This had to be a more street level, more intimate affair, focusing on Scott Lang, Hope Van Dyme and Hank Pym. I’ve always enjoyed that element to the MCU over the years. Their ability to jump from cosmic scale events to fighting a corrupt businessman with itchy fingers and a propensity for turning up at just the right time. That last bit is directly connected to this film, admittedly, but we’ve seen it time and again, in the in the other standalone films. Be it the ragtag group of terrorists in Iron Man, Yellowjacket, Aldrich Killian, or more recently, Killmonger. 

Thankfully, it is more street level. It begins with the focus on Scott Lang, post Civil War. He’s under house arrest and he unwillingly gets stolen away by Hope (Evangeline Lily) and Hank (Michael Douglas), as they try to save Janet (Michelle Pfeiffer), who’s apparently alive and still trapped in the quantum realm. There’s two main antagonists and a minor, comedic one. Primarily, we’ve got Ghost/Ava (Hannah John-Kamen), weaving through doors and walls, trying her damnedest to steal Pym’s latest invention for herself, a portal to the quantum realm. 

Why does she want it? Well, her father is Elihas, a former partner of Hank, who killed himself and his wife, during a quantum experiment. This left Ava in a permanent state of agonising pain, with her body tearing itself apart, again and again. She wants Hank’s lab to extract quantum energy, in the hope of it curing her, with the help of Bill Foster (Laurence Fishburne), another disenfranchised ex-partner of Pym. Which would be perfectly fine and dandy, if it wasn’t for Janet being trapped within and the danger of her being killed by such an excursion. 

The second antagonist, is a wiry, snake of man called Sonny Burch (Walton Goggins). He’s an opportunistic, low level criminal and more of a traditional villain. His main objective for the entirety of the film is fairly simple. He also wants the Pym lab for his own and endeavours to sell it onto the black market for monetary gain. I described him as being similar to the Beni character from ‘The Mummy’ in that he’s full of misguided cockiness, but does have a propensity for arriving on the scene at the right time, much to the chagrin of  Scott and Hope, who he taunts frequently. Ava is a relatable antagonist, with a semblance of humanity. Sonny, is a little annoying bitch.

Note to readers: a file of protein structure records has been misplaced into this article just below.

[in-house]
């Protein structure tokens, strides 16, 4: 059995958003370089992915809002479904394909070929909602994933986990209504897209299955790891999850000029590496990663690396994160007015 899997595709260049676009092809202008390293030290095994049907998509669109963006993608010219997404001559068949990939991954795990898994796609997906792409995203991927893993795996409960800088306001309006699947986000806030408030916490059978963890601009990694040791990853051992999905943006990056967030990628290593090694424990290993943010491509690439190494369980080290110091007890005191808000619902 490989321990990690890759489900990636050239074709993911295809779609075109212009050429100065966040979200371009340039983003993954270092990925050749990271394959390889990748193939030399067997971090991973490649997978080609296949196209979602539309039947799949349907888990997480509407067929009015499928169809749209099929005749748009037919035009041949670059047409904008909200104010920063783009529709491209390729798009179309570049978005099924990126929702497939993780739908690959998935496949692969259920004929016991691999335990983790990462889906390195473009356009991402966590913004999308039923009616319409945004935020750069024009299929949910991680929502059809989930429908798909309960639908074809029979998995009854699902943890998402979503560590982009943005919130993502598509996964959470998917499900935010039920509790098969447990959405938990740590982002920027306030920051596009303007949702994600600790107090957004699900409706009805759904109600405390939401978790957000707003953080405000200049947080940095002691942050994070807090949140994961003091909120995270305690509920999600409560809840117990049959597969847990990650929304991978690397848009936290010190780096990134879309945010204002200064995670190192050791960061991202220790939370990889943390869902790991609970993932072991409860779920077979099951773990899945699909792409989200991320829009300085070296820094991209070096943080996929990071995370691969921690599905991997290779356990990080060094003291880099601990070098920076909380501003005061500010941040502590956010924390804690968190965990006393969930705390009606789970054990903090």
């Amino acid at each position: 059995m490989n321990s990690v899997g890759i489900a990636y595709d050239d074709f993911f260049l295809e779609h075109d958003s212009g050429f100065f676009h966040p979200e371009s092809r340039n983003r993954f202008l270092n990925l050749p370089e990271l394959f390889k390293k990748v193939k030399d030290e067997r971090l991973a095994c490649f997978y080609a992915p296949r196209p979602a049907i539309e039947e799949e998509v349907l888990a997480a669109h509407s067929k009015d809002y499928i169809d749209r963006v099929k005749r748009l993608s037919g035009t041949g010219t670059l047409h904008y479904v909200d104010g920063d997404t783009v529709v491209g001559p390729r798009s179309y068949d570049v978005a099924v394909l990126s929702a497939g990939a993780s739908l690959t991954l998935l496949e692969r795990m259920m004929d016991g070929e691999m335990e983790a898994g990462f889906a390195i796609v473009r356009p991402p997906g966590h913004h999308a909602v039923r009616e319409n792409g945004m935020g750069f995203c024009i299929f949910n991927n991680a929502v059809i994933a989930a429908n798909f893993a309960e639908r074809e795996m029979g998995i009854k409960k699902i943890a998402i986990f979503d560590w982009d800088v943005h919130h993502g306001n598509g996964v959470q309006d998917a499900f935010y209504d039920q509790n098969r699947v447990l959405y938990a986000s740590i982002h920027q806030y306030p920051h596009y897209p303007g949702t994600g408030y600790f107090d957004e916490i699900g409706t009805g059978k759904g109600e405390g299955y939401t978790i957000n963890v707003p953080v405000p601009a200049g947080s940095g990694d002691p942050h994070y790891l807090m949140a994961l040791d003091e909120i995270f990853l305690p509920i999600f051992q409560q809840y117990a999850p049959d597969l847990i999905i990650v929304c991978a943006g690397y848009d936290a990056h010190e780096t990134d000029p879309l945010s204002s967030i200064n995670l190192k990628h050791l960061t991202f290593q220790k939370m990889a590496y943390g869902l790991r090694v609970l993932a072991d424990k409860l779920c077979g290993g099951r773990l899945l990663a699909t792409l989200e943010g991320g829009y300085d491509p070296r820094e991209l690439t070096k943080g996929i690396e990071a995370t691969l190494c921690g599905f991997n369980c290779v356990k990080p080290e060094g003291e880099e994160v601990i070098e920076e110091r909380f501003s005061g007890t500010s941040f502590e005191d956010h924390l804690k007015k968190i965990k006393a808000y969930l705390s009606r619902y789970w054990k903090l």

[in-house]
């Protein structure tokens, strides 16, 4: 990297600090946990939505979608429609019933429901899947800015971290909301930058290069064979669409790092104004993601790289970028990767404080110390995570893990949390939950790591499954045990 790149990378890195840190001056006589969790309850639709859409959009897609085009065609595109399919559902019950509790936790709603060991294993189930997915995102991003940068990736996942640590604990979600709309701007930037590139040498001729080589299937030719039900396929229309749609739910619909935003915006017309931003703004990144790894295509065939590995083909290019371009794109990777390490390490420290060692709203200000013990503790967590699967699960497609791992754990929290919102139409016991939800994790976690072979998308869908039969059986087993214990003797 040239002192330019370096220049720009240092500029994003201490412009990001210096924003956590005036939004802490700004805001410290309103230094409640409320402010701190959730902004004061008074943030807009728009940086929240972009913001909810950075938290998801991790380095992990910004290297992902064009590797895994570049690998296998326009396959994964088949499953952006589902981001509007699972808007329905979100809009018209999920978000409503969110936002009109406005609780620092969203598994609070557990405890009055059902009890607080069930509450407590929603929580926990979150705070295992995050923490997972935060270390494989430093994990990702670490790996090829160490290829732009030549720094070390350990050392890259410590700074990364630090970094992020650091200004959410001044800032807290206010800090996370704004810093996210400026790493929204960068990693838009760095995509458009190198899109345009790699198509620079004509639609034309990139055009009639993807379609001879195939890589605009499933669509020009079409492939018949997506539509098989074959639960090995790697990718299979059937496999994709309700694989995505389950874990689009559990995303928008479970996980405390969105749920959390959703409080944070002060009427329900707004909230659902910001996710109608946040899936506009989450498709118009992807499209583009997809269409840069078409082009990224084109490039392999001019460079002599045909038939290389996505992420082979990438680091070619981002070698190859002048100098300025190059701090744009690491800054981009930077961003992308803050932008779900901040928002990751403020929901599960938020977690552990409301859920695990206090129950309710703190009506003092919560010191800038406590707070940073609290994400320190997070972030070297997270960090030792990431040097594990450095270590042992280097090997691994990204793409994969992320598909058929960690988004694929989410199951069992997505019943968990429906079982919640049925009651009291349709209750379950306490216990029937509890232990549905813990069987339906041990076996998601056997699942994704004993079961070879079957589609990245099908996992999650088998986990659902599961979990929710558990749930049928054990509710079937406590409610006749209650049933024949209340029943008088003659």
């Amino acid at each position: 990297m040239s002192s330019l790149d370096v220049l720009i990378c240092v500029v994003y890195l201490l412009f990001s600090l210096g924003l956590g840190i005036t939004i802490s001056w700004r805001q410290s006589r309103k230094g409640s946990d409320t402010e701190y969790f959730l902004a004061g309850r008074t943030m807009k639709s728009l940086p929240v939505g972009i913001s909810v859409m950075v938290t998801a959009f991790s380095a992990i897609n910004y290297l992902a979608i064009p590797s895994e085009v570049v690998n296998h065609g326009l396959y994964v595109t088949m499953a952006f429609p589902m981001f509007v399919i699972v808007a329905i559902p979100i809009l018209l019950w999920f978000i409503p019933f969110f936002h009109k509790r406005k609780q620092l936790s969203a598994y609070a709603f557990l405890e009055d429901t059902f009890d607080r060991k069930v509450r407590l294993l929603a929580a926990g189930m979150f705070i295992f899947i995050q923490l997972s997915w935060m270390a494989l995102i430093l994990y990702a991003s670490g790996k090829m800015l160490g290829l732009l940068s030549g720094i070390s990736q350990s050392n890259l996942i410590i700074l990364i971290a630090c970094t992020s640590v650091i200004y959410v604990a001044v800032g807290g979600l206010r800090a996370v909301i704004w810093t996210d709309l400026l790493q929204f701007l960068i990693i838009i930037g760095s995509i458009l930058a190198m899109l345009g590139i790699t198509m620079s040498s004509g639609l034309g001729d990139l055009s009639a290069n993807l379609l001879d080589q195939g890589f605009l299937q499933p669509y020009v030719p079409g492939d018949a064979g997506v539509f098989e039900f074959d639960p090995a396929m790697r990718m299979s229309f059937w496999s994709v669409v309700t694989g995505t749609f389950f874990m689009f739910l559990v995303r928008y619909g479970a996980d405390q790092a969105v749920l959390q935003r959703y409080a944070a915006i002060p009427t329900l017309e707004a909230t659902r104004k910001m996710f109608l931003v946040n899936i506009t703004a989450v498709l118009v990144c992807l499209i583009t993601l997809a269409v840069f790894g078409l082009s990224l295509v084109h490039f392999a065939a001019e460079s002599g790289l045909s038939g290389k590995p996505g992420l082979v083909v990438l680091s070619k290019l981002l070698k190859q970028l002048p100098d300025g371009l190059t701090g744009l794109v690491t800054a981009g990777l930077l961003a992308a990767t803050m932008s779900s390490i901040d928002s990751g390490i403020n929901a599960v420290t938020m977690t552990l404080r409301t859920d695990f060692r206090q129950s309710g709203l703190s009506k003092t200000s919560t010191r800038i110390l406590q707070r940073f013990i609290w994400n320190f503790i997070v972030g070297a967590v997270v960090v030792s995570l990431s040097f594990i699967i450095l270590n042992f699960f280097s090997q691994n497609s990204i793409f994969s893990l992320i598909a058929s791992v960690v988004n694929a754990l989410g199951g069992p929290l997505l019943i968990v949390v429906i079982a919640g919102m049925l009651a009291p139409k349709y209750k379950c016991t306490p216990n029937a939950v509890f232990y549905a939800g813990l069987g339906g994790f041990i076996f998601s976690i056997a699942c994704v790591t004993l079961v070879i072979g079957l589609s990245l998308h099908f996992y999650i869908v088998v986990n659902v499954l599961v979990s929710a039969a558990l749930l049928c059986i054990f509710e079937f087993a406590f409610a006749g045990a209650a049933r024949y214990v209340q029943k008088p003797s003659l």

Thirdly, you have Jimmy Woo (Randall Park), an FBI or some kind of law enforcement officer who makes regular trips to the Lang household to make sure Scott is maintaining his house arrest. He’s not a proper antagonist as such, but he’s a thorn in the side of Ant-Man, who often has to leave more important matters to dash back and keep up the facade of ignorance to the forty foot plus superhero wading through water in the Ant-Man suit, which is definitely not him. No way. Woo brings some much needed comedic relief along with the usual suspects of Luis (Michael Peña), a family pet sized ant and even Lang himself.